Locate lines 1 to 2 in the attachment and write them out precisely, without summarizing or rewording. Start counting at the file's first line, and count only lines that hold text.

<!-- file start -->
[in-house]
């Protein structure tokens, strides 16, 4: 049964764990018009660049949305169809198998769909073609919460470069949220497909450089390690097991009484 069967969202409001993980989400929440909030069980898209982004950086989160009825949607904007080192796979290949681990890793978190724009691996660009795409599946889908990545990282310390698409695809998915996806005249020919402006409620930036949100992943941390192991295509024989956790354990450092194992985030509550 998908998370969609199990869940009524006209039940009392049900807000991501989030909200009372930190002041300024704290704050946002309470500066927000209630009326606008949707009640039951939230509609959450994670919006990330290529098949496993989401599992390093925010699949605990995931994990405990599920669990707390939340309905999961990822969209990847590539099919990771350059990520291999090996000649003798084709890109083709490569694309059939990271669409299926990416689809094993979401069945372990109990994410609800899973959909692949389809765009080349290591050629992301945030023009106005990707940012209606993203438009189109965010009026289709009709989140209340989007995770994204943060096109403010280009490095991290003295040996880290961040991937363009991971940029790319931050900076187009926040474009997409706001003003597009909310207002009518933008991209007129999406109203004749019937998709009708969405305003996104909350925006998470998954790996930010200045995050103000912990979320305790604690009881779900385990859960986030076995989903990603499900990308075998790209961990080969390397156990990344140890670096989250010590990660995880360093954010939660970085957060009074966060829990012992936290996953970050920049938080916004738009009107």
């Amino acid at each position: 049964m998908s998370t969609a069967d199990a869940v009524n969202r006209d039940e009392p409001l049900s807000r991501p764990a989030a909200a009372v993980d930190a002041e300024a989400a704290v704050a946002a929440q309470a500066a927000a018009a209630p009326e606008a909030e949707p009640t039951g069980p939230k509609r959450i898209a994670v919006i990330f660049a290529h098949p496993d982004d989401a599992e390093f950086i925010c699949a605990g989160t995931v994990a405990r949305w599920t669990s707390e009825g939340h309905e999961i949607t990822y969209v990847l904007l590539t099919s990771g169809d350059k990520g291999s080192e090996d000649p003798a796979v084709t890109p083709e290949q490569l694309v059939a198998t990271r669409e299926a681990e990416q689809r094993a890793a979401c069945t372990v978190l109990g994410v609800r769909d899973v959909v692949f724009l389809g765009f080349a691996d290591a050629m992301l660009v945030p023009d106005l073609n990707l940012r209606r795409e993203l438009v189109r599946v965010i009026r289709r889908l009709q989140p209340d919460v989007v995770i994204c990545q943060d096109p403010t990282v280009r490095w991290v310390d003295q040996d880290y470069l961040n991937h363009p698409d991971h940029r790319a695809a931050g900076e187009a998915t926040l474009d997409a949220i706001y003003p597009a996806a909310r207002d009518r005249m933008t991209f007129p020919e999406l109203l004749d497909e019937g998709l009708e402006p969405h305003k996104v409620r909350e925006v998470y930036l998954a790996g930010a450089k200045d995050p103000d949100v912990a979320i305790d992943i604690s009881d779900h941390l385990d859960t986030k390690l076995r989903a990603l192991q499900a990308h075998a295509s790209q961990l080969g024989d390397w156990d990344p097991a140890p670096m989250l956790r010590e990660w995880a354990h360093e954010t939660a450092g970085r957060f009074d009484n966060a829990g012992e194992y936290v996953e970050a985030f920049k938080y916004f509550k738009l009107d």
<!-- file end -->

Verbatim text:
[in-house]
């Protein structure tokens, strides 16, 4: 049964764990018009660049949305169809198998769909073609919460470069949220497909450089390690097991009484 069967969202409001993980989400929440909030069980898209982004950086989160009825949607904007080192796979290949681990890793978190724009691996660009795409599946889908990545990282310390698409695809998915996806005249020919402006409620930036949100992943941390192991295509024989956790354990450092194992985030509550 998908998370969609199990869940009524006209039940009392049900807000991501989030909200009372930190002041300024704290704050946002309470500066927000209630009326606008949707009640039951939230509609959450994670919006990330290529098949496993989401599992390093925010699949605990995931994990405990599920669990707390939340309905999961990822969209990847590539099919990771350059990520291999090996000649003798084709890109083709490569694309059939990271669409299926990416689809094993979401069945372990109990994410609800899973959909692949389809765009080349290591050629992301945030023009106005990707940012209606993203438009189109965010009026289709009709989140209340989007995770994204943060096109403010280009490095991290003295040996880290961040991937363009991971940029790319931050900076187009926040474009997409706001003003597009909310207002009518933008991209007129999406109203004749019937998709009708969405305003996104909350925006998470998954790996930010200045995050103000912990979320305790604690009881779900385990859960986030076995989903990603499900990308075998790209961990080969390397156990990344140890670096989250010590990660995880360093954010939660970085957060009074966060829990012992936290996953970050920049938080916004738009009107």